Julie van der Poel

Staff Writer

Staff Writer

Julie van der Poel began her career in the IT industry, where over the course of a decade she wrote user documentation and training programs, developed and managed an educational services department, and eventually headed up a marketing team for an internet startup. Her somewhat accidental career shift towards special education came about during her six-year stint as an expat in Europe. Out of necessity, she became a full-time advocate and teaching support for her young son while they lived in Amsterdam. A move to London found Julie working with high school seniors in her son’s special needs school. It was this experience that fueled Julie’s passion for transition issues facing students with developmental and learning disabilities. Upon returning to the United States, Julie became an Independent Living Skills Instructor for postsecondary students. In this role, Julie developed curriculum and taught students everything from money handling and budgeting, to nutrition and household management.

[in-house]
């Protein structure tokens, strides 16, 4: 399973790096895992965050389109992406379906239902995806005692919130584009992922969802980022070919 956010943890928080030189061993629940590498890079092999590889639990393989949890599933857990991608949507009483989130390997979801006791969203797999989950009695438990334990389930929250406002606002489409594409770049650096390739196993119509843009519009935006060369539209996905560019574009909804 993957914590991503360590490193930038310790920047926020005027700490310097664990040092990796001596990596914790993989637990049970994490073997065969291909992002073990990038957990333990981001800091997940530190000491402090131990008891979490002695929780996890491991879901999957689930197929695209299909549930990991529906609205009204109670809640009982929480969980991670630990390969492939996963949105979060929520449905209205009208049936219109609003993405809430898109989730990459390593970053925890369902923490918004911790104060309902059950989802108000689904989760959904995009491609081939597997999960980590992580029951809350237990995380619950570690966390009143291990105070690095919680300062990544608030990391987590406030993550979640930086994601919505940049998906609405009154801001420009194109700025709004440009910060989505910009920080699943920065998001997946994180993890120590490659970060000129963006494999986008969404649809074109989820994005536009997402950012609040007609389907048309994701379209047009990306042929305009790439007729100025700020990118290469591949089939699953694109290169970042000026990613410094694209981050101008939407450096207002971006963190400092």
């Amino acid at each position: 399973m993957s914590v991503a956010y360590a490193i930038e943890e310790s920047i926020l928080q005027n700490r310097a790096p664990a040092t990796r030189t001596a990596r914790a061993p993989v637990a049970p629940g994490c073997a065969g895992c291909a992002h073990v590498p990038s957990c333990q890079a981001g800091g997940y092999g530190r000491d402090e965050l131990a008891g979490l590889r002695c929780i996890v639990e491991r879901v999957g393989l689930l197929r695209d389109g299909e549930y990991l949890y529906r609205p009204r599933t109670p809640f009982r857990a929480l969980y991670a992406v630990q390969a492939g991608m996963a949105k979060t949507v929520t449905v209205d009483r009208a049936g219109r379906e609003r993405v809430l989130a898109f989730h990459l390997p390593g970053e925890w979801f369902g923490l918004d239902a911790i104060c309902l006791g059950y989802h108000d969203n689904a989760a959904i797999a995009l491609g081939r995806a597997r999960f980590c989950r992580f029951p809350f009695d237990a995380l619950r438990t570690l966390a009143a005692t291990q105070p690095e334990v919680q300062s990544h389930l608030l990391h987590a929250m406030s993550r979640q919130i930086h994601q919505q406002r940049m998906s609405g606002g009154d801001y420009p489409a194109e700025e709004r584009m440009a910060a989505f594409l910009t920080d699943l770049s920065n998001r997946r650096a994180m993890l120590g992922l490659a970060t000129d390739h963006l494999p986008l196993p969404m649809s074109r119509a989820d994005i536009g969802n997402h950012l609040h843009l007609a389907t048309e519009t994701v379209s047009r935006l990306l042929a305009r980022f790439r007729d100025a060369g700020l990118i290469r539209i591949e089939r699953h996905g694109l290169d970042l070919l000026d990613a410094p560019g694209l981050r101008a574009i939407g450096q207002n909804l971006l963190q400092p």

Julie attended Georgia Tech where she earned a B.S. in Management. Julie now resides in Washington, DC with her family and two labradoodles. When she is not writing for Autism After 16, she spends most of her time ensuring that her 16-year-old son with Autism Spectrum Disorder and his exceptionally bright 8-year-old sister are getting appropriate educations.


The Umbilical Cord-ectomy

Brrrriiiiinnnngggg. There goes the alarm clock. Sniff, sniff ... Yep, that's the coffee brewing. Okay parents, it's time to wake up and inhale deeply …

Snowbound

Cameron has had a rather interesting week. It began last weekend with a visit to see his dad in Atlanta. Always fun. 

Waiting for the Weekend

Ah, weekends … A rest from a week of hard labor. A time to unwind, relax, and recharge. 

Applying Yourself

This week Cameron and I are making our third campus visit. Hopefully it will be our last. 

Putting Diagnosis to the Test

I hate diagnostic testing. The first time I submitted Cameron to a battery of diagnostic testing, he was 4 years old. 

In Sickness and in Health

This past week was not about Cameron. It wasn’t even about autism.